The Philippine government and the United Nations Development Program (UNDP) are working in collaboration with Canada to reduce the climate finance gap through natured-based solutions project being funded under Canada’s $5.3-billion global climate financing pledge.
The Philippines will receive increased support from Canada in promoting biodiversity conservation, climate change mitigation, adaptation, and resilience with consideration for gender equality, according to Global Affairs Canada Climate Finance Executive Director Andrew Hurst.
Hurst also mentioned that their project covers activities that include research and knowledge sharing.
“It’s also looking at ways to encourage private sector both international and Philippines investors looking for opportunities to invest in these kinds of solutions,” Hurst said.
In 2021, Canada stepped up and announced a doubling of its international climate finance, from $2.65 billion (2015−2021) to $5.3 billion (2021−2026) as the global community called for increased climate ambition.
And to help developing countries transition to low-carbon, climate-resilient, nature-positive, and inclusive sustainable development, Canada said it would increase the proportion of grant funding, set a minimum for funding climate adaptation projects, as well as for funding projects that leverage nature-based climate solutions and projects.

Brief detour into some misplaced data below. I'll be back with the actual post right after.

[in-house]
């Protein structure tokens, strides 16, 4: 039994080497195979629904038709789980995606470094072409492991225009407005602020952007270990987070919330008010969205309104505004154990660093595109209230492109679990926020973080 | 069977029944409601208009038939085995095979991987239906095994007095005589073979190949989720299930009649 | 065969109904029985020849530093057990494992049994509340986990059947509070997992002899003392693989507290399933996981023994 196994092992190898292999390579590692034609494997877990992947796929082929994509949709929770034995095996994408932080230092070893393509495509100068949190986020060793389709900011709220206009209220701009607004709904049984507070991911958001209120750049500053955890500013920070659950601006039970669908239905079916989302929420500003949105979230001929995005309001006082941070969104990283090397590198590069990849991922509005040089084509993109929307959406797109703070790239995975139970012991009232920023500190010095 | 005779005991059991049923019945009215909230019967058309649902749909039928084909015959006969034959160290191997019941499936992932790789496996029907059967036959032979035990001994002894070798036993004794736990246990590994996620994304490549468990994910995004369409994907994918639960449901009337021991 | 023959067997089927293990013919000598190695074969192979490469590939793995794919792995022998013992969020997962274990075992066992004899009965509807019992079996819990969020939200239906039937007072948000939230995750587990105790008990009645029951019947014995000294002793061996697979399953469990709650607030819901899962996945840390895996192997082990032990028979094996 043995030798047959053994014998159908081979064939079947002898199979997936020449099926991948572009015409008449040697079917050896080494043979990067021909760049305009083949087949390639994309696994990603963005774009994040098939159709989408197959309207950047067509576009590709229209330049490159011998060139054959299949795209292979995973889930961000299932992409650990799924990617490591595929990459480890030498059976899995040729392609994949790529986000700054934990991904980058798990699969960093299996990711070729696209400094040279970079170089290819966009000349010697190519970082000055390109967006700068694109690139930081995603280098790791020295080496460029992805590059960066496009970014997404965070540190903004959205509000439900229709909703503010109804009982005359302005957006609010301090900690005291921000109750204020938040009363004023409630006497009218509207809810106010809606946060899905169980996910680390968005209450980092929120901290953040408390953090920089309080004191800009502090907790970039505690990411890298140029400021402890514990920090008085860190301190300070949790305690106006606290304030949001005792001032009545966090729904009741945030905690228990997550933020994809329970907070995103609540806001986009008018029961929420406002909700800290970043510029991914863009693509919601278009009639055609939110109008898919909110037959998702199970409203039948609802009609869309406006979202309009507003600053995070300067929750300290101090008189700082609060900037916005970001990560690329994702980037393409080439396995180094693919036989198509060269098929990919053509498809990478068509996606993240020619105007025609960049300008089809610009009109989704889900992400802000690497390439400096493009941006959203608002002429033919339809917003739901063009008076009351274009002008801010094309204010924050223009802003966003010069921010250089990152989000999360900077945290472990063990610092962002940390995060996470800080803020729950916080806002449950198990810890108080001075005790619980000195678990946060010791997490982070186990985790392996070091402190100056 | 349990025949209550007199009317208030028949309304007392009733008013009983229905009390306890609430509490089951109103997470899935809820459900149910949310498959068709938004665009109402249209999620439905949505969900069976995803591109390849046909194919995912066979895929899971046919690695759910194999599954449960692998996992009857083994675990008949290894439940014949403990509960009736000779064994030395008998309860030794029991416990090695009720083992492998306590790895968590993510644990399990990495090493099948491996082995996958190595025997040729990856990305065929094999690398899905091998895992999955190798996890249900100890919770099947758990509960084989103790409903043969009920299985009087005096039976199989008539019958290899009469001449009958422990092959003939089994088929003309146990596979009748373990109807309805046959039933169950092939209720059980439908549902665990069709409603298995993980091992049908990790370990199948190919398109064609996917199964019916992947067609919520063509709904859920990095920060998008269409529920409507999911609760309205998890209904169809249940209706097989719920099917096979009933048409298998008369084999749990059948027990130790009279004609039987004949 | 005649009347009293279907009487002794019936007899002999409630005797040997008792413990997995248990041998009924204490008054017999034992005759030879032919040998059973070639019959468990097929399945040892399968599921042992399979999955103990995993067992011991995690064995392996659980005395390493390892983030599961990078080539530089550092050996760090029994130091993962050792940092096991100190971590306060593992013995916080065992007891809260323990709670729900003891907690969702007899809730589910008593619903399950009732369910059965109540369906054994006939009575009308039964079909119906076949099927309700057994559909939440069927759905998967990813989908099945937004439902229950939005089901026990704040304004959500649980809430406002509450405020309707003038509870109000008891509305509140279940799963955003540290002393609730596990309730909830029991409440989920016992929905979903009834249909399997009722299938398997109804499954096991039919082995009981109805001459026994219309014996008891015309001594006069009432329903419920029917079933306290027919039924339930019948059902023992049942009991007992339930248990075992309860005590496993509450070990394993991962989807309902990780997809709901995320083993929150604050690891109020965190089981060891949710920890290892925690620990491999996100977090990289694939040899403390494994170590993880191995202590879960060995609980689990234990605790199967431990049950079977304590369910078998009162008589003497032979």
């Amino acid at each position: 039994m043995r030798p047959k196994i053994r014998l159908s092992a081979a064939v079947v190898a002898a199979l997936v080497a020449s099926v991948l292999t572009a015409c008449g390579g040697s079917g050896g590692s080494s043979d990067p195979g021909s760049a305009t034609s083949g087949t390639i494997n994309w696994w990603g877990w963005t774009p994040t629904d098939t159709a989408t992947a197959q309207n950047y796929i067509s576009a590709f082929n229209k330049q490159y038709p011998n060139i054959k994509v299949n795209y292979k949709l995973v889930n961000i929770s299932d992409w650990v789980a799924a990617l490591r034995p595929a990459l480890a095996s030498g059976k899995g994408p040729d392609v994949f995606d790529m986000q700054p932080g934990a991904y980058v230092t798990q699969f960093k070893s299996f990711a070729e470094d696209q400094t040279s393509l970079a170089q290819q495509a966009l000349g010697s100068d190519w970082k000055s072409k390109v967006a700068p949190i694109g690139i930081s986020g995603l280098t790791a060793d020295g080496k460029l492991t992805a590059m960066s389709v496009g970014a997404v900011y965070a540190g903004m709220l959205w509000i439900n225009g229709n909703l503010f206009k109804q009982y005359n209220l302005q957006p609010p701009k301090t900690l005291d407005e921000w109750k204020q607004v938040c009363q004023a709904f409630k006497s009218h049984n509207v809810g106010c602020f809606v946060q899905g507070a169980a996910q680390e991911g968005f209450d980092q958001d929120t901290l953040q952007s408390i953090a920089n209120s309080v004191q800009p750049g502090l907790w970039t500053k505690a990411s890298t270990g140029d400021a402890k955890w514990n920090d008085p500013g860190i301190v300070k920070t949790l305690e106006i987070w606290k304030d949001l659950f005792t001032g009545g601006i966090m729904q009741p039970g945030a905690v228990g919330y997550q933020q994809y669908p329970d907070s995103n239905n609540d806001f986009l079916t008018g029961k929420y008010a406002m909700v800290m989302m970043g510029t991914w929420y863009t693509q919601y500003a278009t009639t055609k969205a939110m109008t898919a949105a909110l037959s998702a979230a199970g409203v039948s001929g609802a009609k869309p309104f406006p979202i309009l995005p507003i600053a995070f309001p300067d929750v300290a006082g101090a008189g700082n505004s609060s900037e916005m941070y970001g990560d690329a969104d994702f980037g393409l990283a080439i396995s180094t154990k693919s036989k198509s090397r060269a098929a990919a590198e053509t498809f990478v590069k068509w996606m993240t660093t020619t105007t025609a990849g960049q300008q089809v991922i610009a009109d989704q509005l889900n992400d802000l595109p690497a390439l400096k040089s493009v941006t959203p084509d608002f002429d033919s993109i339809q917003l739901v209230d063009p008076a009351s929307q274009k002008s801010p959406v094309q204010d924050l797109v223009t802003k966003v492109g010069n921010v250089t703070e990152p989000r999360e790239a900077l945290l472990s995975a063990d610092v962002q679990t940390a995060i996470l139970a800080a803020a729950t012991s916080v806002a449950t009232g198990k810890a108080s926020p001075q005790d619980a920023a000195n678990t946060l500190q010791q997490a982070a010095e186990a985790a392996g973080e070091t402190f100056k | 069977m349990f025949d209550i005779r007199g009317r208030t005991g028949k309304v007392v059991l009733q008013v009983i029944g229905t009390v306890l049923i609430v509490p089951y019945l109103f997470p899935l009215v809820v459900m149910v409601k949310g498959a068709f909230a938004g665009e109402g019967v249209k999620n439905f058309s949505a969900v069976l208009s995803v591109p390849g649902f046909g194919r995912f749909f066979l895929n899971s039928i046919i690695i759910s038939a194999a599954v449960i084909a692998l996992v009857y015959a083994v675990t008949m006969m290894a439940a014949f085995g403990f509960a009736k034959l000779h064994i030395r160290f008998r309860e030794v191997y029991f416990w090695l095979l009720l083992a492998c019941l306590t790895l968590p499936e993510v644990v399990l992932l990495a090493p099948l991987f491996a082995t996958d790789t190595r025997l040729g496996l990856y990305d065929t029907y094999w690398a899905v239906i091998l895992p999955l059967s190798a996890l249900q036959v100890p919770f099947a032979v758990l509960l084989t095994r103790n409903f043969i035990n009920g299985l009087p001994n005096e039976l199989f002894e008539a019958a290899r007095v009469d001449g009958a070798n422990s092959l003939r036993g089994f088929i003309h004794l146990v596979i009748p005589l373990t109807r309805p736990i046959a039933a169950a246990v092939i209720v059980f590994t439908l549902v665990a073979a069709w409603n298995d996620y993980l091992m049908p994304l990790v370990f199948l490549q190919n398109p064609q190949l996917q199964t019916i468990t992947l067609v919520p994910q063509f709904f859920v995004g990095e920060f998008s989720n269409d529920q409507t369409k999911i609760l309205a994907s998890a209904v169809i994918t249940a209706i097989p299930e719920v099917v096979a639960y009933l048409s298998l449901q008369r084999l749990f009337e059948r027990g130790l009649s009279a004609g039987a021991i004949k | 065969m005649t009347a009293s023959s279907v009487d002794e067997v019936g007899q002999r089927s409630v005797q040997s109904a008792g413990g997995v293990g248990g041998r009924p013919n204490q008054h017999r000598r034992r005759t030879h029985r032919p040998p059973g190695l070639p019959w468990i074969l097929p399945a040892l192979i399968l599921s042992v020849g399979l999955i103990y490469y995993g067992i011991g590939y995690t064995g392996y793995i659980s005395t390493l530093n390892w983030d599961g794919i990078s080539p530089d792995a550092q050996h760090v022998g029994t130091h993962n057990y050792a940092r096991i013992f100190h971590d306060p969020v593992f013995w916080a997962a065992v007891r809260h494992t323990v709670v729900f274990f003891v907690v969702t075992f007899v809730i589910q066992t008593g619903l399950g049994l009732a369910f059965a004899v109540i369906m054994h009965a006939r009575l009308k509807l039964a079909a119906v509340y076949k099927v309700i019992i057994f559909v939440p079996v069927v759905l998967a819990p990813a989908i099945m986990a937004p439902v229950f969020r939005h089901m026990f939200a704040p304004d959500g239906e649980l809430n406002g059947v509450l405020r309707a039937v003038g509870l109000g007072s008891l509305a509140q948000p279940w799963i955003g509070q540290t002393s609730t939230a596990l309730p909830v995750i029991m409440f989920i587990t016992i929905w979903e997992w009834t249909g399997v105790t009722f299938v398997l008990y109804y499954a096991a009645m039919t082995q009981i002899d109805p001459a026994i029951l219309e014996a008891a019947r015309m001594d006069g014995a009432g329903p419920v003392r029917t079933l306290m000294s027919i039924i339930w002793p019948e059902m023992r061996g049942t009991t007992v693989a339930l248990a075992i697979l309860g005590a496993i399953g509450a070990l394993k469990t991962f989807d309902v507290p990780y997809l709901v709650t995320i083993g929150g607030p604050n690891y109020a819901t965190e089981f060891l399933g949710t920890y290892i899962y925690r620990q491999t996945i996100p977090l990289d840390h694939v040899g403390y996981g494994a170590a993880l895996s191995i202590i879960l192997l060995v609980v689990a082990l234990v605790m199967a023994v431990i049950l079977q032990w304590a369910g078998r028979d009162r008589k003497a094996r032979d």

The collaboration and finance commitment will run until 2026 but Director Hurst hopes that “some of the efforts that are undertaken in this project can really generate some ideas and form some creative solutions that themselves may have a life beyond the end of the project” while also committing that Canada will stay engaged in the Philippines both in climate finance and bilateral assistance program.
“To the extent that good things come out of this project, then the results that are generated will continue to look for opportunities to build on and also work together in the future,” he said.
Hurts elaborated on the goal of the project saying that it is a way to address a number of persistent issues through a single intervention or in an integrated way.
“That includes trying to reduce poverty, trying to address gender inequality… trying to support communities that are often dependent on nature for their livelihoods while also looking to conserve and sustain biodiversity,” Hurst said.
The director also highlighted the diversity of stakeholders involved in the project, from the local level, communities, national government, and private sector, noting the uniqueness of arrangements, which will hopefully “stimulate some more efforts on cooperation in the future. PND